It has been a long time since my last post! Between my final semester of college and social work internship, it's hard to squeeze in entries. I've made a new commitment to myself and to my blog, so here goes...
Throughout my recovery, I have been waiting for the day when the insane body image buster voice in my head can be squashed indefinitely.
Enter cognitive distortion number one. Body image does not magically disappear just because I have solid recovery time!!
So during my group therapy the other day, you can imagine how proud I was to announce to the group, "I can't believe it. Every time I've looked in the mirror this week, I actually accepted what I saw, imperfections and all!" I couldn't believe it. I had arrived. I could now accept my body.
Enter cognitive disortion number two. For me, body image acceptance isn't a terminal state of mind.
Less than twenty-four hours later, I stand in front of the mirror to mentally solidify this ground-breaking level of acceptance. With my backside facing the mirror and my head cocked, becoming owl-like, I begin monitoring the level of toneness of my back for any post-body-image-acceptance changes. I leaned to the side in a way I had never leaned before...and there it was. My head went into shock as I looked at my newfound fat roll, and suddenly, it all became clear. What was I thinking before??? I must have been in a delusional, recovery blur to think that my body was imperfectly perfect!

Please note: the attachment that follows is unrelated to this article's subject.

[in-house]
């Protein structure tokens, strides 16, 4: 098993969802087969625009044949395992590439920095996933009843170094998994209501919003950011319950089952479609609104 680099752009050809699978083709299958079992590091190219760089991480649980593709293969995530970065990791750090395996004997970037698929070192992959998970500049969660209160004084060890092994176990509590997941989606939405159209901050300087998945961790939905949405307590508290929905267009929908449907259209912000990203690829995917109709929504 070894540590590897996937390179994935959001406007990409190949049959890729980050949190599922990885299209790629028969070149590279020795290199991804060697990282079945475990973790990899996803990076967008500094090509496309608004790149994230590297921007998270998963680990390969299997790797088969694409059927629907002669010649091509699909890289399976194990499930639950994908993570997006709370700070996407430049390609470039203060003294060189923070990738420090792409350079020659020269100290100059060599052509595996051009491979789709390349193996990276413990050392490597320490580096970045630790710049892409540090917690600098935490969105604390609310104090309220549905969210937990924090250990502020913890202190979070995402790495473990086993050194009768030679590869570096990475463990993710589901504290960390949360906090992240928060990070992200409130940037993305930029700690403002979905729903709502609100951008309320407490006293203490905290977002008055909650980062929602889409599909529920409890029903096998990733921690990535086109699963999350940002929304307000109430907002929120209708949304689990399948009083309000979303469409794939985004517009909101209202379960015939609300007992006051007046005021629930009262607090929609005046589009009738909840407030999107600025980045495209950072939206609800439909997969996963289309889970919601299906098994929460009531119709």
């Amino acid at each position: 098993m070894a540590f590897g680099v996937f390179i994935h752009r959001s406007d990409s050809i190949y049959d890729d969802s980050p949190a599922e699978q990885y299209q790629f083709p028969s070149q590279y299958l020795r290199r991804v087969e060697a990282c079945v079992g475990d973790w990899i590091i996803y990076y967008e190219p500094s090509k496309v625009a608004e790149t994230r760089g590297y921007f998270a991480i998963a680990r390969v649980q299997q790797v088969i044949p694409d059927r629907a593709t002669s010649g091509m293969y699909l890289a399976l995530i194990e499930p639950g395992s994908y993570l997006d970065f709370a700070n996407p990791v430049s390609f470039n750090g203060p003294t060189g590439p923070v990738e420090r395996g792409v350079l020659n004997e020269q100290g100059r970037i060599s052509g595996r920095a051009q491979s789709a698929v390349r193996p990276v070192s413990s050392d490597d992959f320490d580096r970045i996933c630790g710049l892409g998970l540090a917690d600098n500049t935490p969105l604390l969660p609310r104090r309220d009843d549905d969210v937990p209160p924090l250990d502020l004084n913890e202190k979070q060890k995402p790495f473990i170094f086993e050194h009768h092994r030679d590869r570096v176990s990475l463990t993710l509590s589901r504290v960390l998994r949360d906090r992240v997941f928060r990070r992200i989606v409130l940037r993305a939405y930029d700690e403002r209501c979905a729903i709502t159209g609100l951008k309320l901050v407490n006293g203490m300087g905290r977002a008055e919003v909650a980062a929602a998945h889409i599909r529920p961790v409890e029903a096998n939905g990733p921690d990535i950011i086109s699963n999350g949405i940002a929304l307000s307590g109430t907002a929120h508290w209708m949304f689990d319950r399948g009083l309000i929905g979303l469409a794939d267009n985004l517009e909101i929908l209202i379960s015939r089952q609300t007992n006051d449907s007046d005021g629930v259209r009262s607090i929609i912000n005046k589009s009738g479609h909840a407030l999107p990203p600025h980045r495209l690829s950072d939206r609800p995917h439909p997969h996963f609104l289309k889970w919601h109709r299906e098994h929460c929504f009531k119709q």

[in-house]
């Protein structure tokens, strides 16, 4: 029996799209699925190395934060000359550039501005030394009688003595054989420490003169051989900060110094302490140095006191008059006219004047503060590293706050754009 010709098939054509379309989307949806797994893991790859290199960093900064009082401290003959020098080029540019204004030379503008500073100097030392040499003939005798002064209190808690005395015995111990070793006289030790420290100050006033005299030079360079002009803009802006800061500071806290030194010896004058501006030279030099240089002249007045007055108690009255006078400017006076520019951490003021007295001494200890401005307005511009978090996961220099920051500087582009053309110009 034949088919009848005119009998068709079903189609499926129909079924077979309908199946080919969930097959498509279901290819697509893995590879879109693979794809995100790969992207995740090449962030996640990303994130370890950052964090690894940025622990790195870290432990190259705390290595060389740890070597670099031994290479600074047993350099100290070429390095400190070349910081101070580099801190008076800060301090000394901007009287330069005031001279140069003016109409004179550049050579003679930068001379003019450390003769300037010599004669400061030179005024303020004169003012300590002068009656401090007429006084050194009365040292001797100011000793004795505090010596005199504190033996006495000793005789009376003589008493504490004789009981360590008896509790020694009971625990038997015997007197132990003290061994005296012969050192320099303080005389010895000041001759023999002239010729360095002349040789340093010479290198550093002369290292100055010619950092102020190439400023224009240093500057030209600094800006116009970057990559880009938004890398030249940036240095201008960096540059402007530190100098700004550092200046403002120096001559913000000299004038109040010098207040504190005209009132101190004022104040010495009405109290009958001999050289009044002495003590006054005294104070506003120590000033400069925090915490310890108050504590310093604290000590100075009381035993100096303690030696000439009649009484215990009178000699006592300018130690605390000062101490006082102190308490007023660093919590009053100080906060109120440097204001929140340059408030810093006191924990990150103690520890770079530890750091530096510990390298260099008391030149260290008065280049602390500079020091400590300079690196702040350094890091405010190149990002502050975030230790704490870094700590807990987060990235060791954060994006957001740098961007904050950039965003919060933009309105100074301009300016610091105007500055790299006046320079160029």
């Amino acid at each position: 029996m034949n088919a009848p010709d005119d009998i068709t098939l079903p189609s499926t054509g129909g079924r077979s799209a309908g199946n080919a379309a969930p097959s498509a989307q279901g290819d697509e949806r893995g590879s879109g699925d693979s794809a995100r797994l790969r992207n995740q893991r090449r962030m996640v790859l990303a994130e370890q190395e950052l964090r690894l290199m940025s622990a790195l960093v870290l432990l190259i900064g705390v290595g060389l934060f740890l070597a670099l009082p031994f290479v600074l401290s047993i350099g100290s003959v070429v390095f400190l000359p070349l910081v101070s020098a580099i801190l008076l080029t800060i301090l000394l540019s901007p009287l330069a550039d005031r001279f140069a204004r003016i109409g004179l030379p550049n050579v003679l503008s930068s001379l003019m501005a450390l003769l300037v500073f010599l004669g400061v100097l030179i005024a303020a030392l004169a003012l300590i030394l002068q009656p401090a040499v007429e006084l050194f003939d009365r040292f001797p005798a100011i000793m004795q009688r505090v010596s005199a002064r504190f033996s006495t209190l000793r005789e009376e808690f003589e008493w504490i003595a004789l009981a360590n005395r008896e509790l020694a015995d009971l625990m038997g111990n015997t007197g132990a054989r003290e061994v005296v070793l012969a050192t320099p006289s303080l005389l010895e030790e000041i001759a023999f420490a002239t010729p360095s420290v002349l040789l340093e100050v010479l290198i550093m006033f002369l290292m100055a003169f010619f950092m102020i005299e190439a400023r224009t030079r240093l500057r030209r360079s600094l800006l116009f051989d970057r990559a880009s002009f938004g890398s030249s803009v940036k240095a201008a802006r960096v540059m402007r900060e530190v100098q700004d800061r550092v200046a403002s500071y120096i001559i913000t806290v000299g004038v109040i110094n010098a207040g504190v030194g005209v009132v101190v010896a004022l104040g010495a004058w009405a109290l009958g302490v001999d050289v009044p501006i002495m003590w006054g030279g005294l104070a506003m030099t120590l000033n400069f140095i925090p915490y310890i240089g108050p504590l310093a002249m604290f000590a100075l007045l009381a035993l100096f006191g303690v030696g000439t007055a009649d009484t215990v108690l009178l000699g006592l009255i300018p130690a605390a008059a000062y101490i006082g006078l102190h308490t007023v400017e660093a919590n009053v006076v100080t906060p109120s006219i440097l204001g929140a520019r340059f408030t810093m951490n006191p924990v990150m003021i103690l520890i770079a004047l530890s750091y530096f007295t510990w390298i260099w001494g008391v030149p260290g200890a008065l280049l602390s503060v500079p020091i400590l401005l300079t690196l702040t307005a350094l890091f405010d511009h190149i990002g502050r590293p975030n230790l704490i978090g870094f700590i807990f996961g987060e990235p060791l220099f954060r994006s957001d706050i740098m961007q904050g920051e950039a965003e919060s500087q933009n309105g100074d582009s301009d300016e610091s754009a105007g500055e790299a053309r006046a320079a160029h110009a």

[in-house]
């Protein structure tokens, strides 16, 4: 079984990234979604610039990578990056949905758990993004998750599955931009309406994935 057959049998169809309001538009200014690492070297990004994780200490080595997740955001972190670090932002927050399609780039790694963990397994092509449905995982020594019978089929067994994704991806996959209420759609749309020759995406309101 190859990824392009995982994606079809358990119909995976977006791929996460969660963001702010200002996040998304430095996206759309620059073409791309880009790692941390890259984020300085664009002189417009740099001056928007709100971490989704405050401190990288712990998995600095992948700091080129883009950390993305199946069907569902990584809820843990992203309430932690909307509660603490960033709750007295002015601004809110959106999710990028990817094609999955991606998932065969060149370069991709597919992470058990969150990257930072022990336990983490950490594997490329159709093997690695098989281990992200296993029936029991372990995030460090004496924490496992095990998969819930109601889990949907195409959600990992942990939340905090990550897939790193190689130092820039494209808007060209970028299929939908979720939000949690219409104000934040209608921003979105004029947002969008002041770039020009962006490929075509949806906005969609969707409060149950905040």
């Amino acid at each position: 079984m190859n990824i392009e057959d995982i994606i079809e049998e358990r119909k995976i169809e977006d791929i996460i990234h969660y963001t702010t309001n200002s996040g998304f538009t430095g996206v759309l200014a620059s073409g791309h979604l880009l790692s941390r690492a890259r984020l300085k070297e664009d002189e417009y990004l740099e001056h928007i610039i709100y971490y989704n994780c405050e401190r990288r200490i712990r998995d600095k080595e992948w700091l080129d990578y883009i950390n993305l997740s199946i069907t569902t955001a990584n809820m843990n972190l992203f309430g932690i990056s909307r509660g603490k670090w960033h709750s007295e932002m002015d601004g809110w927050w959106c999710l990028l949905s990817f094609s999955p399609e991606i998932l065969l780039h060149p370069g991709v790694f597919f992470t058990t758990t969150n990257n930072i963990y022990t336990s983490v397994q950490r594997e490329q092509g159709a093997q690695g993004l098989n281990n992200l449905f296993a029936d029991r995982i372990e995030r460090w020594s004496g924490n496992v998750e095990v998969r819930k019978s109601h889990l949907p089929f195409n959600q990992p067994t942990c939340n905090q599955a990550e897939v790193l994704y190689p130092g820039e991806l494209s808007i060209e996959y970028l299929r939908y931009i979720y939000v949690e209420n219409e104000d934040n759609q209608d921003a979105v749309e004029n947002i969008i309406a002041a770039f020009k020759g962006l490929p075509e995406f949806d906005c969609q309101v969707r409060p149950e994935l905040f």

So the next week at group therapy, I inform the group of the transitory state of my body image acceptance. After hearing me rant about how I had never leaned that way and how my acceptance was a big fat recovery ruse, my therapist had a simple solution for me..."Next time you're looking in the mirror, DON'T LEAN THAT WAY."
I now know why my therapist gets paid the big bucks!
The point to all of this is that recovery and all the coexisting insanity is a cyclical process. At least for me, I don't think that I will ever arrive at this utopian, blissful state of mind with my body image, but it does get easier. For today, I like (I admit that quietly) my body.
Cliche for the day: The pain is in the resistance.